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How to Answer Except Argument Questions on the LSAT

Many strengthen/weaken questions on the LSAT don’t ask for the choice that best strengthens (or weakens, or supports, or undermines) the argument but instead for the one choice that doesn’t do one of those things. These questions end in the extremely important word EXCEPT. It’s always capitalized, so you can’t miss it.

These questions look like this:

  • Each of the following, if true, supports the argument above EXCEPT:

  • Each of the following, if true, would weaken the commentator’s argument EXCEPT:

  • Each of the following, if true, supports the physicist’s hypothesis EXCEPT:

  • Each of the following, if true, weakens the argument EXCEPT:

  • Each of the following, if true, strengthens the argument EXCEPT:

They can also look like this:

  • Which one of the following, if all of them are true, is LEAST helpful in establishing that the conclusion above is properly drawn?

  • Which one of the following, if all of them are true, is LEAST effective at undermining the politician’s argument?

They’re still strengthen/weaken questions, but instead of finding one answer to strengthen/weaken/support/undermine, you want to find four.

As always, first read the question carefully. These questions aren’t your standard strengthen/weaken questions. Instead, they offer four choices that do strengthen or weaken the conclusion, and one that doesn’t. You don’t necessarily have to find an answer that strengthens or weakens the conclusion; you just want an answer that doesn’t do what the other four do.

For example, if the question reads “Each of the following, if true, weakens the argument EXCEPT:” the correct answer doesn’t necessarily strengthen the argument, but it definitely doesn’t weaken it.

Here’s an example of a question that has four answers that weaken the argument and one that doesn’t:

Some workers in microwave popcorn factories have contracted a rare lung disease. Experts have linked this disease to a chemical used in the process of mixing popcorn and flavorings. Consumers should, therefore, stop buying and eating all types of microwave popcorn to avoid the risk of contracting this lung disease.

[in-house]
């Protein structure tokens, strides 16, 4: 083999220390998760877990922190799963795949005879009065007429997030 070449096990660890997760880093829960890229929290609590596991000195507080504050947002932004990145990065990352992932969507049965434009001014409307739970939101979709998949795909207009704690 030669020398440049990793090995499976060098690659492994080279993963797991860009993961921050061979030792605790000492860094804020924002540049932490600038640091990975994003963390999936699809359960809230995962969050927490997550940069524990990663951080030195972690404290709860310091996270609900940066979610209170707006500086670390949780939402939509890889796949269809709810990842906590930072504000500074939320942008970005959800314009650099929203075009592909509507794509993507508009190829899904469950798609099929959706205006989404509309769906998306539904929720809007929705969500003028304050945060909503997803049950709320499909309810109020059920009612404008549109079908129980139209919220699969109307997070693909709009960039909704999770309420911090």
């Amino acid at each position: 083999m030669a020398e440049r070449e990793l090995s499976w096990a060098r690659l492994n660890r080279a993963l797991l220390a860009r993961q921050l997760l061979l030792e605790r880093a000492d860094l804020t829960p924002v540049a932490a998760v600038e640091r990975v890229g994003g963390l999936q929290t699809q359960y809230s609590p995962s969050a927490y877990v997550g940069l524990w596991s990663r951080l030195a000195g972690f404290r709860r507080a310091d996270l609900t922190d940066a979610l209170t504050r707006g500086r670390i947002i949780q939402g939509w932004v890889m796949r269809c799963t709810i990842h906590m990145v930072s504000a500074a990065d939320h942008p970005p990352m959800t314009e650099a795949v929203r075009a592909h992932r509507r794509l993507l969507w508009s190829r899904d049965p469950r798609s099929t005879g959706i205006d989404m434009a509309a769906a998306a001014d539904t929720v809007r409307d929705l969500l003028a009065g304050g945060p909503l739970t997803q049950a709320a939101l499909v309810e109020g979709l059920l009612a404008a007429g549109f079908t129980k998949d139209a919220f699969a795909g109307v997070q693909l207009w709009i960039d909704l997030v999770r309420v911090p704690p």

Each of the following, if true, weakens the argument EXCEPT:

  • (A)The lung disease is caused by being exposed to the chemical for many hours at a time over a period of years.

  • (B)The chemical only becomes toxic when it is held at a temperature much higher than that reached by popcorn in a microwave.

  • (C)The lung disease has only been found in workers who handled the Cajun Spice flavor of popcorn.

  • (D)In 20 years of widespread microwave popcorn consumption, no consumer has ever contracted this rare lung disease.

  • (E)The EPA has not yet done any research to determine whether the chemical that causes the lung disease is present in the steam and air that come out of a bag of popcorn when it is opened.

From reading the question first, you know you want an answer that doesn’t weaken the argument. The conclusion is that consumers should stop eating all types of microwave popcorn to avoid catching a disease. The evidence for this conclusion is that a chemical in microwave popcorn caused this disease in popcorn factory employees.

What weakens the argument? Any evidence that makes consumers seem safe. If you can prove that the disease is somehow restricted to the factory workers, you can reassure consumers that they can eat microwave popcorn with impunity. What doesn’t weaken the conclusion? Any evidence indicating that consumers can catch the disease from eating microwave popcorn, or any evidence that’s of unclear relevance or simply off-topic.

  • Choice (A) weakens the argument because most consumers aren’t exposed to the chemical in question for long periods of time.

  • Choice (B) weakens the argument because consumers aren’t keeping their popcorn hot enough.

  • Choice (C) weakens the suggestion that consumers should avoid all kinds of microwave popcorn, though possibly not the suggestion that they should avoid Cajun Spice flavor.

  • Choice (D) weakens the suggestion because it makes the risk to consumers appear almost negligible.

  • Choice (E) doesn’t weaken the argument; if the EPA hasn’t yet done any research into the chemical’s presence in popcorn steam, then the chemical could well be lurking in there, ready to sicken hapless consumers.

Choice (E) doesn’t especially strengthen the argument, but it doesn’t weaken it, either. Choice (E) is the correct answer.

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